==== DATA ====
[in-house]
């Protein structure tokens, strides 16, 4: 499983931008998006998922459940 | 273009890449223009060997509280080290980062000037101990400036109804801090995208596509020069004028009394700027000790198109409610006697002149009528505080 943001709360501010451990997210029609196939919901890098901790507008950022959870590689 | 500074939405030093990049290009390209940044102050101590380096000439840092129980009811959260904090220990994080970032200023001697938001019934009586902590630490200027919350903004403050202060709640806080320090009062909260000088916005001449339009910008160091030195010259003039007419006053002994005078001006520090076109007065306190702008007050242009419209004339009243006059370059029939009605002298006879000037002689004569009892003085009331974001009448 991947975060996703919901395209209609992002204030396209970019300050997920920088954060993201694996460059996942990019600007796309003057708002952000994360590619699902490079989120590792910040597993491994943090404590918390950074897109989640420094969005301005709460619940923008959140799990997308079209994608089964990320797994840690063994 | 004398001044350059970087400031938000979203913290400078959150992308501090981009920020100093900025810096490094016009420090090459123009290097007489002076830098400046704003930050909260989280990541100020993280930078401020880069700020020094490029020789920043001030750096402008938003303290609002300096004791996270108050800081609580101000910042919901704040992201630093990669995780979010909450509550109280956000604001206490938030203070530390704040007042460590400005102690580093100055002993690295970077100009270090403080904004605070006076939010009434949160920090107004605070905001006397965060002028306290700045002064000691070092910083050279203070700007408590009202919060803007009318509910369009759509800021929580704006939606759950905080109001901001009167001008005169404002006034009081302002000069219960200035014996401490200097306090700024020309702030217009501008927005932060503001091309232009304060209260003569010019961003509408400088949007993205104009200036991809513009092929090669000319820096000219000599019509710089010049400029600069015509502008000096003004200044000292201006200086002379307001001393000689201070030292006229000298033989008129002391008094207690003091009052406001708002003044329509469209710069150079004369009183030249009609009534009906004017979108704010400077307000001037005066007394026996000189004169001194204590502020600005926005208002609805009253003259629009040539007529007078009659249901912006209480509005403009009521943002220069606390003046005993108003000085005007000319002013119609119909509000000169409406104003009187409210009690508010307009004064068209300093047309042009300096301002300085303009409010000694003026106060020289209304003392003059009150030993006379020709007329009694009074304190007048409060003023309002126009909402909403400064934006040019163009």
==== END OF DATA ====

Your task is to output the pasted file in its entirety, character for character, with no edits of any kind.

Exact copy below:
[in-house]
């Protein structure tokens, strides 16, 4: 499983931008998006998922459940 | 273009890449223009060997509280080290980062000037101990400036109804801090995208596509020069004028009394700027000790198109409610006697002149009528505080 943001709360501010451990997210029609196939919901890098901790507008950022959870590689 | 500074939405030093990049290009390209940044102050101590380096000439840092129980009811959260904090220990994080970032200023001697938001019934009586902590630490200027919350903004403050202060709640806080320090009062909260000088916005001449339009910008160091030195010259003039007419006053002994005078001006520090076109007065306190702008007050242009419209004339009243006059370059029939009605002298006879000037002689004569009892003085009331974001009448 991947975060996703919901395209209609992002204030396209970019300050997920920088954060993201694996460059996942990019600007796309003057708002952000994360590619699902490079989120590792910040597993491994943090404590918390950074897109989640420094969005301005709460619940923008959140799990997308079209994608089964990320797994840690063994 | 004398001044350059970087400031938000979203913290400078959150992308501090981009920020100093900025810096490094016009420090090459123009290097007489002076830098400046704003930050909260989280990541100020993280930078401020880069700020020094490029020789920043001030750096402008938003303290609002300096004791996270108050800081609580101000910042919901704040992201630093990669995780979010909450509550109280956000604001206490938030203070530390704040007042460590400005102690580093100055002993690295970077100009270090403080904004605070006076939010009434949160920090107004605070905001006397965060002028306290700045002064000691070092910083050279203070700007408590009202919060803007009318509910369009759509800021929580704006939606759950905080109001901001009167001008005169404002006034009081302002000069219960200035014996401490200097306090700024020309702030217009501008927005932060503001091309232009304060209260003569010019961003509408400088949007993205104009200036991809513009092929090669000319820096000219000599019509710089010049400029600069015509502008000096003004200044000292201006200086002379307001001393000689201070030292006229000298033989008129002391008094207690003091009052406001708002003044329509469209710069150079004369009183030249009609009534009906004017979108704010400077307000001037005066007394026996000189004169001194204590502020600005926005208002609805009253003259629009040539007529007078009659249901912006209480509005403009009521943002220069606390003046005993108003000085005007000319002013119609119909509000000169409406104003009187409210009690508010307009004064068209300093047309042009300096301002300085303009409010000694003026106060020289209304003392003059009150030993006379020709007329009694009074304190007048409060003023309002126009909402909403400064934006040019163009």